I don’t remember how old I was when I consciously picked up a book to read. My parents were both schoolteachers, and my dad also wrote on the side, so it was taken for granted that everybody in the family would read without much prodding.
One of my fondest childhood memories was my dad’s arrival after Sunday morning service with bags of used books from Booksale. These were brought by his boss’s son, Sam, who was in medical school in the big city.
Everybody in the house (from my parents down to us girls) would excitedly take out the books and fight over who got first dibs on which novel.
My dad, of course, being the wide reader that he is, would choose the writers he knew very well or stories he deemed interesting based on their back cover blurbs. I would stand by, reading whatever was left in the pile, and wait for days until he finished a particular book. You can say that I read books that my father, unknowingly, chose for me.
I was twelve when I first heard of Pearl S. Buck. I read The New Year because a Sunday magazine said the story was similar to Miss Saigon, and since I was a big fan of Lea Salonga, who played Kim in that musical on West End (later in Broadway), I did (and I remain grateful for it).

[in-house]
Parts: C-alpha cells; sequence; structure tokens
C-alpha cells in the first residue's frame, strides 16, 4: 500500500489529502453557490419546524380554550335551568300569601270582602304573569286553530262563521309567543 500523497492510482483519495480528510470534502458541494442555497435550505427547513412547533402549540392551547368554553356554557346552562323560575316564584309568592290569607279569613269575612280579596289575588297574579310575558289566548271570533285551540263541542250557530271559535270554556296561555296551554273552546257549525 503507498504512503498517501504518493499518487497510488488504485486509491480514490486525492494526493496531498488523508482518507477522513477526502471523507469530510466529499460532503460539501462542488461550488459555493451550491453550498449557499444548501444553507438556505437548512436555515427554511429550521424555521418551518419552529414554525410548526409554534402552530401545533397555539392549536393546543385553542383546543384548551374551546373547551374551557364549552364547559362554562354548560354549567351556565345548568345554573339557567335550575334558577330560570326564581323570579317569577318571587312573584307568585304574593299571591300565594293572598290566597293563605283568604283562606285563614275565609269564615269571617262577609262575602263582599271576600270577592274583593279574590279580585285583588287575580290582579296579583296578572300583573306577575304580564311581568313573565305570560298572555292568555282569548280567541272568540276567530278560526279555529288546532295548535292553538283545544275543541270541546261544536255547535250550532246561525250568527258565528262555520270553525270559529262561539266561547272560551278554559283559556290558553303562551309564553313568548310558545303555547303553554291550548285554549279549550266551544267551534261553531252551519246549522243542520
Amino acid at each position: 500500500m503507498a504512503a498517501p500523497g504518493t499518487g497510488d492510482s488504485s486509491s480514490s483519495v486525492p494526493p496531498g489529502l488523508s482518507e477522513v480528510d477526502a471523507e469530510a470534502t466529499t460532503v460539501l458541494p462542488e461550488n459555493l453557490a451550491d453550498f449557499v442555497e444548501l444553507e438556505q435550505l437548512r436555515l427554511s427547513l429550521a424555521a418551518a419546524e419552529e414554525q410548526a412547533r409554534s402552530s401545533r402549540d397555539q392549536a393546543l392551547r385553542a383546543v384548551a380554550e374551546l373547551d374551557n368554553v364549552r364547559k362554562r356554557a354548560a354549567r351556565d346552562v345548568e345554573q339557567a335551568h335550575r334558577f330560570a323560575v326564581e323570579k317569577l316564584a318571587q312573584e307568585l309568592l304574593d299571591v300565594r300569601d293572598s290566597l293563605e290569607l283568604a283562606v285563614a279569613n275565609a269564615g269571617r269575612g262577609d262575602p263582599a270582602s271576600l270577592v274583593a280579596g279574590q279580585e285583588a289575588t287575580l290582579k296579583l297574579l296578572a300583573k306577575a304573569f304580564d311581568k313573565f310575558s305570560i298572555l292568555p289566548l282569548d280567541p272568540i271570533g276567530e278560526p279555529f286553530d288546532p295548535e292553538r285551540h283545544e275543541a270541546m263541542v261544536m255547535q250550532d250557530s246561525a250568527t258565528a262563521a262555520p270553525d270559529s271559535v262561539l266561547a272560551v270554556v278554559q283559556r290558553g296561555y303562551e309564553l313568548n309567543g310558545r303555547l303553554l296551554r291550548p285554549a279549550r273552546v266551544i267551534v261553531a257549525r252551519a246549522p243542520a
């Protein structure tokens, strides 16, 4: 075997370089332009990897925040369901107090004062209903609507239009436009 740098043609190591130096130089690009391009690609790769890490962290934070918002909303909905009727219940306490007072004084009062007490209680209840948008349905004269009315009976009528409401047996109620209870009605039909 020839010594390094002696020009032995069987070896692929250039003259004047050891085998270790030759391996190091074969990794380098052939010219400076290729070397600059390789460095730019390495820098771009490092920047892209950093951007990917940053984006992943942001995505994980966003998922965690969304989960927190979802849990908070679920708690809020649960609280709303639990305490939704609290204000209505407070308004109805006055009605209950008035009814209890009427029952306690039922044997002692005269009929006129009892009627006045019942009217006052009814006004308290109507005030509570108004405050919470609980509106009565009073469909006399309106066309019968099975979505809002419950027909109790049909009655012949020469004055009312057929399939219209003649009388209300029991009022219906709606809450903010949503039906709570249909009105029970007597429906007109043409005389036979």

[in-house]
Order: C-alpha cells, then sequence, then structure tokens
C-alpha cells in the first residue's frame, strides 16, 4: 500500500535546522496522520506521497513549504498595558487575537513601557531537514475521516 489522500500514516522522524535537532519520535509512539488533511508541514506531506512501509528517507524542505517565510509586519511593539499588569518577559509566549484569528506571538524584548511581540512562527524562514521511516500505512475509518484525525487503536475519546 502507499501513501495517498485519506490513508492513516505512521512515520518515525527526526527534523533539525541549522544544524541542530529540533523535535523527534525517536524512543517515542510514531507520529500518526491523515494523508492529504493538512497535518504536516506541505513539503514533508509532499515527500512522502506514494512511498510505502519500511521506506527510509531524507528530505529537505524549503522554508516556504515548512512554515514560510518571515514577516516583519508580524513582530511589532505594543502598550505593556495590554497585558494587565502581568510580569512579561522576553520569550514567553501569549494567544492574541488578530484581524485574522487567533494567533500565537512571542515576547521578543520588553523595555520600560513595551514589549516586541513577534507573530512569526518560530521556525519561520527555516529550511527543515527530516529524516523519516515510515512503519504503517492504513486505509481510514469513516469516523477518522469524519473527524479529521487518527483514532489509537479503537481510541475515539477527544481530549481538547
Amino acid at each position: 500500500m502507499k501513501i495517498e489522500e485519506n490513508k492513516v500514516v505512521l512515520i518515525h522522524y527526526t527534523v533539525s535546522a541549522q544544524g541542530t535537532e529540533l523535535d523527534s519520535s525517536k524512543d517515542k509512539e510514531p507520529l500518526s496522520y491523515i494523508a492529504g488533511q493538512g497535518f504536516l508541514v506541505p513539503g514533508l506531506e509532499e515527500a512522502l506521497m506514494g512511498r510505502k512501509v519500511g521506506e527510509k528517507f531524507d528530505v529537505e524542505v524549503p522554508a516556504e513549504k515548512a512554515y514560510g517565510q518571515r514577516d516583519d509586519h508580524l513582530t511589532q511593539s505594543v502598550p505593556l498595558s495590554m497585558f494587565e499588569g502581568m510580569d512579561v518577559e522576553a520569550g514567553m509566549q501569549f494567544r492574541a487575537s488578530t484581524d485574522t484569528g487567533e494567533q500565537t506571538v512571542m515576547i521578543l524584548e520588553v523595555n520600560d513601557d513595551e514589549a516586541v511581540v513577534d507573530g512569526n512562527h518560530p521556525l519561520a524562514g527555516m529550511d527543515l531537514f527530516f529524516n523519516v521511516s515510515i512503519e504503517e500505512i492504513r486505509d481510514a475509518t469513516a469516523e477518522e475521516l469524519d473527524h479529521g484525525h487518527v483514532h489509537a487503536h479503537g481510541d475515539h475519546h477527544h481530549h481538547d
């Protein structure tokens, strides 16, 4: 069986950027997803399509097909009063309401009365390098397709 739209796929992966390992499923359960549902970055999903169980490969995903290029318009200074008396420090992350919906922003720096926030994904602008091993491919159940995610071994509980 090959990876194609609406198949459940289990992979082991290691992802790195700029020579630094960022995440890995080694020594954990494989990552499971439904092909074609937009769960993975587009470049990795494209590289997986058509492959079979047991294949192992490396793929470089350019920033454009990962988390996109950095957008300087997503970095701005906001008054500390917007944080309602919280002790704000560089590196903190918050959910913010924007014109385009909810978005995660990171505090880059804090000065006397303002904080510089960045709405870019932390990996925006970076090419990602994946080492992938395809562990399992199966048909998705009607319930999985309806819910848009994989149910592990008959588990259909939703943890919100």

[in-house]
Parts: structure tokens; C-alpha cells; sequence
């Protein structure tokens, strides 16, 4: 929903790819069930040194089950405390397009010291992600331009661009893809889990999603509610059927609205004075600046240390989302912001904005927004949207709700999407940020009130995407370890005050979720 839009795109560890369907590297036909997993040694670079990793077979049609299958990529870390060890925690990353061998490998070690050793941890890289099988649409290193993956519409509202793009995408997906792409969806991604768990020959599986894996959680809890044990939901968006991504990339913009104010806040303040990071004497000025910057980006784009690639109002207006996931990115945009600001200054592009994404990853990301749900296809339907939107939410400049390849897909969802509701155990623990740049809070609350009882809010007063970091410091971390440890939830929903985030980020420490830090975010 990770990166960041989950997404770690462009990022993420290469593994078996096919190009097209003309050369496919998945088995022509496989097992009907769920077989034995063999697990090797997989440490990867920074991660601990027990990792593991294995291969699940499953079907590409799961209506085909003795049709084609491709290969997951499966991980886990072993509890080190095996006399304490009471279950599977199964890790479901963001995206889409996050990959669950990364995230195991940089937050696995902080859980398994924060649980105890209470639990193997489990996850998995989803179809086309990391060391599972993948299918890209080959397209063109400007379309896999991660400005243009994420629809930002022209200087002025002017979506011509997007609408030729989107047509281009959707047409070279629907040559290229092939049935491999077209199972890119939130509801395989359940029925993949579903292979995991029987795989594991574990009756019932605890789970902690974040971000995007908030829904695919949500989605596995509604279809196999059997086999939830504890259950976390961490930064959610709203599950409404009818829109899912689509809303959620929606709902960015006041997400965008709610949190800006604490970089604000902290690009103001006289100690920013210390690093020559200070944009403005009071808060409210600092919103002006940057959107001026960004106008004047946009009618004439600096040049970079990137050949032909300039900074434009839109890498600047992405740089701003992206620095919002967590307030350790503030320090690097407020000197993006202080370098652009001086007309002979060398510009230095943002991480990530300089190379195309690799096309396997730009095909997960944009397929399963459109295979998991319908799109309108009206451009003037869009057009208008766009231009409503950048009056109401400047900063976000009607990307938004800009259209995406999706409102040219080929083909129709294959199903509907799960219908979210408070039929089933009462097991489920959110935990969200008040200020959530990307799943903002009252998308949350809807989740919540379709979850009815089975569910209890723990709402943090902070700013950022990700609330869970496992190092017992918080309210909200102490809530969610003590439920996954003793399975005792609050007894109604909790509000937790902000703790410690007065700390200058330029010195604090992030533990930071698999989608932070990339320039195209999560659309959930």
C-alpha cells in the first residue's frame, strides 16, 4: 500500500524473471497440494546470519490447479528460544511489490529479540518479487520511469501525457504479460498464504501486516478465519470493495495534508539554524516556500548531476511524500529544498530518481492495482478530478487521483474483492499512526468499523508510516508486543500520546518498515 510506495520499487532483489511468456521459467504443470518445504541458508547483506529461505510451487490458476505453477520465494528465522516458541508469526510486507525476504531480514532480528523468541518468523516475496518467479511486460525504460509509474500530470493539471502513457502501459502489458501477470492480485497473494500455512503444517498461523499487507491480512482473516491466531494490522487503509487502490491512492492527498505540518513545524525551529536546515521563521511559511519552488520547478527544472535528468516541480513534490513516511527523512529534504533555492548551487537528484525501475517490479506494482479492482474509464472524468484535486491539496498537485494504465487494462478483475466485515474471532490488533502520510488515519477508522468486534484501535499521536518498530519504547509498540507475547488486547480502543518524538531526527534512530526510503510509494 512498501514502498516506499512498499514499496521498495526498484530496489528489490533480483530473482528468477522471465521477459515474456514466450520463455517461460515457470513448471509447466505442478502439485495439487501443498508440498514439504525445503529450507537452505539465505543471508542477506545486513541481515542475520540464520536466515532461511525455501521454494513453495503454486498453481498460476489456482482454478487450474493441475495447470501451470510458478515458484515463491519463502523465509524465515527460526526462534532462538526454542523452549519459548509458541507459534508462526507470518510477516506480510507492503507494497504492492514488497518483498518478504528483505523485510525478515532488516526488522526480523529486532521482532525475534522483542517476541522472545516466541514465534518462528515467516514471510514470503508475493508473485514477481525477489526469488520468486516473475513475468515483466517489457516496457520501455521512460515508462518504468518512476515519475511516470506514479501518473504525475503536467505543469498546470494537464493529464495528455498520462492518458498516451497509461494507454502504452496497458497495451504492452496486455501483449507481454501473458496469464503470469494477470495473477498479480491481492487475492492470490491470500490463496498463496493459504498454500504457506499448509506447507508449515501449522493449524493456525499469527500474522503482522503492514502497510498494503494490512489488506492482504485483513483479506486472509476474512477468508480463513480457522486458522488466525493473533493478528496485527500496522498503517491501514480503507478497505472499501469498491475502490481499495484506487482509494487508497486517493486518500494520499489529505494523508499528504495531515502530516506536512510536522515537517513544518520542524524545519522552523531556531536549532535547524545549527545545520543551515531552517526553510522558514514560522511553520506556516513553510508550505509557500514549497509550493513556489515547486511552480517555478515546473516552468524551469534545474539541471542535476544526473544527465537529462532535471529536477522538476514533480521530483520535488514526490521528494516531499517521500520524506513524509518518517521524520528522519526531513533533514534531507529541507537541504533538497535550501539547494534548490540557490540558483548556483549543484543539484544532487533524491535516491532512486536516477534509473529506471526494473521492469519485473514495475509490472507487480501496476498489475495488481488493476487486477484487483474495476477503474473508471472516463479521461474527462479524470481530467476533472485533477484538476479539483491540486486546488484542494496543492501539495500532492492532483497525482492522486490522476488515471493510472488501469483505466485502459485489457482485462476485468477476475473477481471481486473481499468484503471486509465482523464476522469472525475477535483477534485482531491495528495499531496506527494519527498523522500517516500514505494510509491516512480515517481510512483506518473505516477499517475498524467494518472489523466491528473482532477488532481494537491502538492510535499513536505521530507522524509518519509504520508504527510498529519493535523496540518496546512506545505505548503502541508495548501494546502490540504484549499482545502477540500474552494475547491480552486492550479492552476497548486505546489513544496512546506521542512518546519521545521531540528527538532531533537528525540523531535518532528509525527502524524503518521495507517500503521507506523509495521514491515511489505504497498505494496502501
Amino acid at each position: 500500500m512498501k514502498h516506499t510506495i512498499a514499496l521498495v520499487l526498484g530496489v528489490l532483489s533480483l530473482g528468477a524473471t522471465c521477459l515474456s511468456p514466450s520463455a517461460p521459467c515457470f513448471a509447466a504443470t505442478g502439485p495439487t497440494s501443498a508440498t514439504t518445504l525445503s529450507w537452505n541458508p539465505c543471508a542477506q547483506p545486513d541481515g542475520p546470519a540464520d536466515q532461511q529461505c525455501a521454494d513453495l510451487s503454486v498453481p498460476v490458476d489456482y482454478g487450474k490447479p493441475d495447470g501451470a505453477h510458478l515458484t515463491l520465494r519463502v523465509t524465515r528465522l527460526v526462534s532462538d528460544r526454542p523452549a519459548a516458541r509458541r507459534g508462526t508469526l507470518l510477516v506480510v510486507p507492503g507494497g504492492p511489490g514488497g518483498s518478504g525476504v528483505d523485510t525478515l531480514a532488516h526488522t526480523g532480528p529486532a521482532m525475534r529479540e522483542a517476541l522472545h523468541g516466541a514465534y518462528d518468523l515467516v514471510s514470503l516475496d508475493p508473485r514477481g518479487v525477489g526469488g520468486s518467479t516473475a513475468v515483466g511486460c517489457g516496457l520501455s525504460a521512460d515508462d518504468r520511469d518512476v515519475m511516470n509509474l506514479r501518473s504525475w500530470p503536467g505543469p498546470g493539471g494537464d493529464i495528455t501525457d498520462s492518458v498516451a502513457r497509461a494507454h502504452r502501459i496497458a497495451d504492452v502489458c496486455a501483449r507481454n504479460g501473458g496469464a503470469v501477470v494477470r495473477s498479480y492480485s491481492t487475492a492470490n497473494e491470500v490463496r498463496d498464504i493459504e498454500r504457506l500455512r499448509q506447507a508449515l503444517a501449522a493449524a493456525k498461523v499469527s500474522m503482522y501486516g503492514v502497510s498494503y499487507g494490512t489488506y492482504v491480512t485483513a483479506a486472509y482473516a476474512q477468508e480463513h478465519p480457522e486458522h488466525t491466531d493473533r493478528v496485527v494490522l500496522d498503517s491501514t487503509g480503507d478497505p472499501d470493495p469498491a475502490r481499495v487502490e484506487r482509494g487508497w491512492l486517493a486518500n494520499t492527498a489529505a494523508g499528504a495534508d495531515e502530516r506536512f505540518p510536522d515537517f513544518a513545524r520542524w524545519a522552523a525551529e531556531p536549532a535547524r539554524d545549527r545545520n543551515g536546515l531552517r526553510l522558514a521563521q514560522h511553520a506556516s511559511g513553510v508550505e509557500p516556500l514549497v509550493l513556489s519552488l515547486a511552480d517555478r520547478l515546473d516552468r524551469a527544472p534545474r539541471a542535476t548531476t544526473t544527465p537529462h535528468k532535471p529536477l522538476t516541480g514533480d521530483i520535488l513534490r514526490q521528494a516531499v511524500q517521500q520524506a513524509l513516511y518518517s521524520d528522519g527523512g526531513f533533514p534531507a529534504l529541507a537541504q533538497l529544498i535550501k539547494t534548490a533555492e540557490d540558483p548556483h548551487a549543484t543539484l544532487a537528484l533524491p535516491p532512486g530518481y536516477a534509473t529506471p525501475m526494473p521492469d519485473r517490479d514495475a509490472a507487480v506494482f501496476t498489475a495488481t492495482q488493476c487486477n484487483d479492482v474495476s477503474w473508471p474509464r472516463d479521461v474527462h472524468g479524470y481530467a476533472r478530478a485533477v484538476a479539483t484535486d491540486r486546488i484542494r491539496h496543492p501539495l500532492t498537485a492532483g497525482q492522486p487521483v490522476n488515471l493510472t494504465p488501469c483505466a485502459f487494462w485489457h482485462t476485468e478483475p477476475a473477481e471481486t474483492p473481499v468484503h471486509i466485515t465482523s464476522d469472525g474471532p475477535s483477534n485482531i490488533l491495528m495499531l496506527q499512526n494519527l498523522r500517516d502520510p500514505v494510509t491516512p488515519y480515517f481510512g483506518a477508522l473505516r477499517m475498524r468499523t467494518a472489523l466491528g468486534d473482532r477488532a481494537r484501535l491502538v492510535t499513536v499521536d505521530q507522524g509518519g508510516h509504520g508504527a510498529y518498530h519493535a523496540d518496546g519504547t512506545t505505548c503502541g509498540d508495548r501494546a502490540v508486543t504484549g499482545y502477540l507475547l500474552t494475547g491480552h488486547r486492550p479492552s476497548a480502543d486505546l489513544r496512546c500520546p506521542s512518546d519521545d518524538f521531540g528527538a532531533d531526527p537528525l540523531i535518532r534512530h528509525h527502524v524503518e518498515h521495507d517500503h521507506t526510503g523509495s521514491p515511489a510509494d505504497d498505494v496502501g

It was at this age that I discovered Reader’s Digest Condensed Books, or the very handy four-novels-in-one. I read condensed versions of Love Story and Joy in the Morning, and they got me eager to run off to college and fall in love. To this day, I still have a soft spot for the hardbound Condensed Books and never skip Booksale without looking at the titles.
Now that I am a parent, I never cease to be amazed when my son willfully chooses books over television. While I make it a point to read him a bedtime story when I could (last night’s was a condensed version of Dean Alfar‘s “The Maiden and the Crocodile”), I find that I don’t need to bribe him or withhold some DVD viewing time to get him to read.
And I have it easy there. Quite easy, thank you.
Photo credit: Ricky Manzano of Project Manila.